Cyano and Amino columns.
10. Why does the metal content of a silica particle contribute to the peak shape of my chromatogram?
The electron withdrawing properties of trace metals in silica particles enhances the negativity of surface silanol
groups and contributes to peak tailing in silicas with high levels of trace metals.
11. Should I filter my HPLC Solvents and Buffers before use?
The most common cause of excessive back pressure is due to the accumulation of particulates and permanently
adsorbed materials at the top of the HPLC Column. This could be precipitate or un-dissolved particles which can
come from your samples or your mobile phase. The best way to minimize accumulation on your column is to filter your
samples, solvents and buffers with a .45µm or a 0.2µm syringe filter or through a filter flask before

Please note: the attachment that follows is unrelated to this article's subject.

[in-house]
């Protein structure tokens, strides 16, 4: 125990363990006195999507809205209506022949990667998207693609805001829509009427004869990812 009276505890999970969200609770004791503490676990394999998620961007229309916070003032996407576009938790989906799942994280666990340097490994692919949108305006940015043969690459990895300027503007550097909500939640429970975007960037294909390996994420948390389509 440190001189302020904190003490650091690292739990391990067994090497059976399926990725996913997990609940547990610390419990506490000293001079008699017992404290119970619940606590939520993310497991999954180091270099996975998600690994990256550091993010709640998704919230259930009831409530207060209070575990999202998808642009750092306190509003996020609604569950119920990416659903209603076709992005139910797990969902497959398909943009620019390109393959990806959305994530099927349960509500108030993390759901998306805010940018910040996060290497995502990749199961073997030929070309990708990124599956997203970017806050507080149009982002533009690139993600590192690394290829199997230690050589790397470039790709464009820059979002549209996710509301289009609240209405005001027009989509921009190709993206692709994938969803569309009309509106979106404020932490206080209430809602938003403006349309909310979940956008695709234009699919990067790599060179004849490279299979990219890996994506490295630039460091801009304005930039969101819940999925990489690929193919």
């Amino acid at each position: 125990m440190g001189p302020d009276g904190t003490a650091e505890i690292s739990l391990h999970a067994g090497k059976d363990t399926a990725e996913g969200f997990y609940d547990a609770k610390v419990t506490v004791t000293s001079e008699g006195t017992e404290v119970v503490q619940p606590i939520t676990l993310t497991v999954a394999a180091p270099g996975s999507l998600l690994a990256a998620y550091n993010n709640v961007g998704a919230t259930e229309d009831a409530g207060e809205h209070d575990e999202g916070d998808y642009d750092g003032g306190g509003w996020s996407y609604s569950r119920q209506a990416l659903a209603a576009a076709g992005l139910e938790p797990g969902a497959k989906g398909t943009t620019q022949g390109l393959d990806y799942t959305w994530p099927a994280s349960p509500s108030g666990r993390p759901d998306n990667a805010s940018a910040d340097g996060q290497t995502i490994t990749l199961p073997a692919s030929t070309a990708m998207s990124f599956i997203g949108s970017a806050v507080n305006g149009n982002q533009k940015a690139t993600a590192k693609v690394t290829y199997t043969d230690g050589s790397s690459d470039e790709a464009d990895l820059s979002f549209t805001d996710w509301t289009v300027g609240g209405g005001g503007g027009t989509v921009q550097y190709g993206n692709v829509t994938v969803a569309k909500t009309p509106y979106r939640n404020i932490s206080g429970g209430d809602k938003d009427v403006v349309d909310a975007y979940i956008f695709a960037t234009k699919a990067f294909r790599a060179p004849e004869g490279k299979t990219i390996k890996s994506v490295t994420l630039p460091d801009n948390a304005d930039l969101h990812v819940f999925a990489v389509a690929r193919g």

use. This should give you more column lifetime. Another way to minimize this build up is to use either an inline
solvent/mobile phase filters a guard column or a MicroSolv Column Saver. These disposable devices are low cost and
easy to use without disrupting your chromatographic results.
12. Why do some methods use low pH buffers to separate acidic compounds?
By suppressing their ionization at low pH, acids will be more like neutral compounds and will retain on HPLC
columns much the same way that neutral compounds will. Another benefit of running on Type A and Type B silica at
low pH is that the silanol activity is reduced. This should sharpen your peaks.
13. I am confused when it comes time to use Phenyl, Amino or Cyano Columns. What are the main differences?
All these columns will offer different selectivities in reverse phase compared to a C18 or C8 column. Amino, and
Cyano columns can be used as both normal and reverse phase; it is best to dedicate a particular column for either
reverse or normal phase and not to change back and forth. Phenyl columns are more robust and rugged than cyano and
amino but normally used only in reverse phase separations. Phenyl columns like C18 or C8 tend to retain
samples based on hydrophobicity. A mixed interaction involving hydrogen bonding and dipolar interactions are